Geosi Gyasi: Do you have a daily routine for writing?
J.P. Celia: No, I don’t actually. I write when I’m compelled to write, which is sporadic. In this sense I envy novelists, who, unlike poets, rely less on inspiration and more on sheer determination and will, and therefore can write routinely. Perhaps some poets can do this. I can’t. It’s a weakness I’m aware of. On the other hand, I also think there’s something violent and unproductive about forcing oneself to write. So my envy is ambivalent.
Geosi Gyasi: Could you be described as a genre writer?
J.P. Celia: I think you could safety describe me as a traditionalist, or a formalist.
Geosi Gyasi: How long have you been writing?
J.P. Celia: Since I was a small boy.
Geosi Gyasi: Are you a great reader? What books did you read in your childhood?
J.P. Celia: Yes, but my reading is a lot like my writing in that it is sporadic but passionate. I have to be seized by a book, just like I have to be seized by an idea. I’m a very choosy reader. It’s similar to falling in love. I have to fall in love with a book essentially. Of course, there are problems with this. As a child I read the great fantasy writers, especially Tolkien. I also read the poets Shelley and Wordsworth. The first poem I remember loving was Shelley’s “To the Moon.”
Geosi Gyasi: Do you remember your first piece of writing?
J.P. Celia: I do. It was a little poem about morning. I was eleven.
Geosi Gyasi: What’s the most boring part of writing?
J.P Celia: Frost said somewhere, “no tears in the writer, no tears in the reader.” I think if you’re bored it’s possible you’re not writing as you should.
Geosi Gyasi: What drew you to poetry?
J.P. Celia: A childhood friend of mine, who came from a very cultured Russian Jewish family, introduced me to poetry when I was very young. I dabbled in it out of love and duty towards him, but it soon became something I enjoyed on my own.
Geosi Gyasi: You’ve said somewhere that you write because you find it pleasant and cathartic. Could you comment on this statement?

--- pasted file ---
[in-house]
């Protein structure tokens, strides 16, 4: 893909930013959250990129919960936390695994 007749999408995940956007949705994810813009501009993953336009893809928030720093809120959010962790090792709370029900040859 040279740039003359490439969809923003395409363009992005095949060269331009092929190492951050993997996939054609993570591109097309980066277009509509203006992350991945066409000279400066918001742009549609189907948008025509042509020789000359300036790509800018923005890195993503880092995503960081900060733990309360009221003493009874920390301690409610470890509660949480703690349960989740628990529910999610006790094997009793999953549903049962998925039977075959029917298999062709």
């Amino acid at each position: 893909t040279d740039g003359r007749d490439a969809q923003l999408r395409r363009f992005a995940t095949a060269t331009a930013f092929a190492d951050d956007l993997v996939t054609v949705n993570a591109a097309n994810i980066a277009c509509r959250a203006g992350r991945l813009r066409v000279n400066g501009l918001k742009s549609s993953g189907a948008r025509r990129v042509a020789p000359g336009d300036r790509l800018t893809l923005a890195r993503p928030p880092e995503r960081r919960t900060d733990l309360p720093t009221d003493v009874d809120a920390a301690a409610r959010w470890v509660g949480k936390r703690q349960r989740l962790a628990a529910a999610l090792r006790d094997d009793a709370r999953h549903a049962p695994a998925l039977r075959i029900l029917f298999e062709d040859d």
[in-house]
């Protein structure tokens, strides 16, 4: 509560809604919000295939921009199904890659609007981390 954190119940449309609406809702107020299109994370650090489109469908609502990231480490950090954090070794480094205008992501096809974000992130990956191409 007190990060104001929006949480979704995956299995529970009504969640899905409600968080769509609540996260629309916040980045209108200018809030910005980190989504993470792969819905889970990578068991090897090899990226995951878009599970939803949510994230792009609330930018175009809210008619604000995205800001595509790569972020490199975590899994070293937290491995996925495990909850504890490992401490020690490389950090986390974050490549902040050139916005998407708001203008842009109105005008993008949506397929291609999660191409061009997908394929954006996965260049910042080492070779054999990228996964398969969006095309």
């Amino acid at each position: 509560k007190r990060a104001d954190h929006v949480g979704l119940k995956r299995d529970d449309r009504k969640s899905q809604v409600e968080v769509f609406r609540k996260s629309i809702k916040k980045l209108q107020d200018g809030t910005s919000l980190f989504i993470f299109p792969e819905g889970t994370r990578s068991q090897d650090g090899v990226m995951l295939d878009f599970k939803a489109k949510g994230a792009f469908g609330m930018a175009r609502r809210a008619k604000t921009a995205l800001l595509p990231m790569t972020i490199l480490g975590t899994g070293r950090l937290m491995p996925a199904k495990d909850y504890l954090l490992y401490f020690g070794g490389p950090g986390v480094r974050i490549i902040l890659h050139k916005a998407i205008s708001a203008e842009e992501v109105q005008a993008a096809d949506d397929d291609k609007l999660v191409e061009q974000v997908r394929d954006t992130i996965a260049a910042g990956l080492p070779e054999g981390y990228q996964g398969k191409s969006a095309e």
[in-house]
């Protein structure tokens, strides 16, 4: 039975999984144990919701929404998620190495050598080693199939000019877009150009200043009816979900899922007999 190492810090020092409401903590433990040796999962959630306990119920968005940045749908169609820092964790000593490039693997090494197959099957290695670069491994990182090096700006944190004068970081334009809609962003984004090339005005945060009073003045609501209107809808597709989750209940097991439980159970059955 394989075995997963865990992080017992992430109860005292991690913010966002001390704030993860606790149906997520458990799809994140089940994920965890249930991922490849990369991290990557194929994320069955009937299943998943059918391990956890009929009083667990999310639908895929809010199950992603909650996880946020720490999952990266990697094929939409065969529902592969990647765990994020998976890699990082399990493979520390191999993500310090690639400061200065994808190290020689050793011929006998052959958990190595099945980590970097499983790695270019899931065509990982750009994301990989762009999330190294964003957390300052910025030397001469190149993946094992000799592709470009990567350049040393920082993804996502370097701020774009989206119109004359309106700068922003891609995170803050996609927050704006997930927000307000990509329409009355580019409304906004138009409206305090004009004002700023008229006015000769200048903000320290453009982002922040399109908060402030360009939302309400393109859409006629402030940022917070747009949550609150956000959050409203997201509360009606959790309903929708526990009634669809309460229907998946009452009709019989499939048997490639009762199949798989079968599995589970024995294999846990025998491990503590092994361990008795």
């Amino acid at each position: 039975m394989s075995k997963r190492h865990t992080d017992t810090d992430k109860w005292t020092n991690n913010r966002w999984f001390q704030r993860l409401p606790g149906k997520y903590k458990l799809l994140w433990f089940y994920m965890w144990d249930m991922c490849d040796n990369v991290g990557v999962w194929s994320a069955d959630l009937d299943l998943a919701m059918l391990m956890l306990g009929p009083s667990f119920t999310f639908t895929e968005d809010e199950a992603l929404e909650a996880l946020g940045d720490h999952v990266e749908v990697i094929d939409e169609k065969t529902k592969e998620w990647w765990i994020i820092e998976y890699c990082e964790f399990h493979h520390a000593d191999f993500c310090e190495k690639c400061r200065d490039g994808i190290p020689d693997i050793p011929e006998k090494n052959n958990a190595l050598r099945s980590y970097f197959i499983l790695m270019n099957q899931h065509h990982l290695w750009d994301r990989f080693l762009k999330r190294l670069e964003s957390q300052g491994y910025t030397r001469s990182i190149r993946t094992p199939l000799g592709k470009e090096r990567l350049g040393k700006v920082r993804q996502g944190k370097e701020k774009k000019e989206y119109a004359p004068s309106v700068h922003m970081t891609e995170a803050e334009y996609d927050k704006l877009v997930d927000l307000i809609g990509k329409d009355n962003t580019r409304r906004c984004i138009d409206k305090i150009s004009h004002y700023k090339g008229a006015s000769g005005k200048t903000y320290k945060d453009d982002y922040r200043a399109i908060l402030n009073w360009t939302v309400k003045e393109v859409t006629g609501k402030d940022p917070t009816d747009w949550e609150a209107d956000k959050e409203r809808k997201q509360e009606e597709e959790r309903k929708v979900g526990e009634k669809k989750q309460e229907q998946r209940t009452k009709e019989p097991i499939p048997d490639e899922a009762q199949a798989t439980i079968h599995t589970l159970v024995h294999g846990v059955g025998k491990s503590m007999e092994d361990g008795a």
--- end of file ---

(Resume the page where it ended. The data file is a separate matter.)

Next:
J.P. Celia: Well, I feel creative writing is fundamentally a pleasure, an intense one. This is why I’m suspicious of anything written creatively without the intent to please. You see a lot of modernist and postmodernist literature doing this, novels or poems written as if to intentionally frustrate, shock, and perplex, and which you can imagine were pure drudgery to compose. I’m against this because I believe literature should first and foremost be a pleasure, both as a reader and as a writer. It should be approached, in my opinion, naively, with expectations of delight, the way a child approaches something.
Geosi Gyasi: Do you write from personal experiences?
J.P. Celia: Yes, but not entirely. I leave room for invention. One should depart from personal experience when it becomes uninteresting. You see a lot of poets writing about everything that occurs to them, as if simply by virtue of it having happened to them it’s significant. This is silly and dangerous, not to mention narcissistic. A writer should certainly write from personal experience, but not rely on it in my opinion.
Geosi Gyasi: Do you carry a particular reader in mind when you write?
J.P. Celia: I have an ideal reader in my head, but I don’t consult him when I write.
Geosi Gyasi: Do have specific subjects you write on?
J.P. Celia: Anything that is poignant, charming, true.
Geosi Gyasi: Which writers have had great impact on you as a writer?
J.P. Celia: The main poets who have impacted me are William Shakespeare, William Wordsworth, John Keats, Robert Frost, Wilfred Owen, Philip Larkin, Richard Wilbur, and Donald Justice. And there are many others that I love but can’t say have impacted me. These would be John Donne, Percy Shelley, William Butler Yeats, Theodore Roethke, Edna St. Vincent Millay, Howard Nemerov, Donald Hall, W.D. Snodgrass, Stephen Crane, E.E. Cummings (at his least experimental).
Geosi Gyasi: Do you do poetry readings?
J.P. Celia: I haven’t so far. Poetry, as I’ve come to know it, is an extremely private experience, like a prayer or a kiss. I feel the stage isn’t the right place for it. Something is lost or diminished in making it public and no longer intimate. There is also a denseness to poetry that doesn’t make readings especially congenial.
Geosi Gyasi: What inspired your poem, “Before Riding West”?
J.P. Celia: On that day I was simply filled with the desire to write, but with no clear idea or end in mind. I was inspired as I wrote it. This happens sometimes.
Geosi Gyasi: What things are likely to be found on your writing table?
J.P. Celia: A computer, a dictionary, a thesaurus.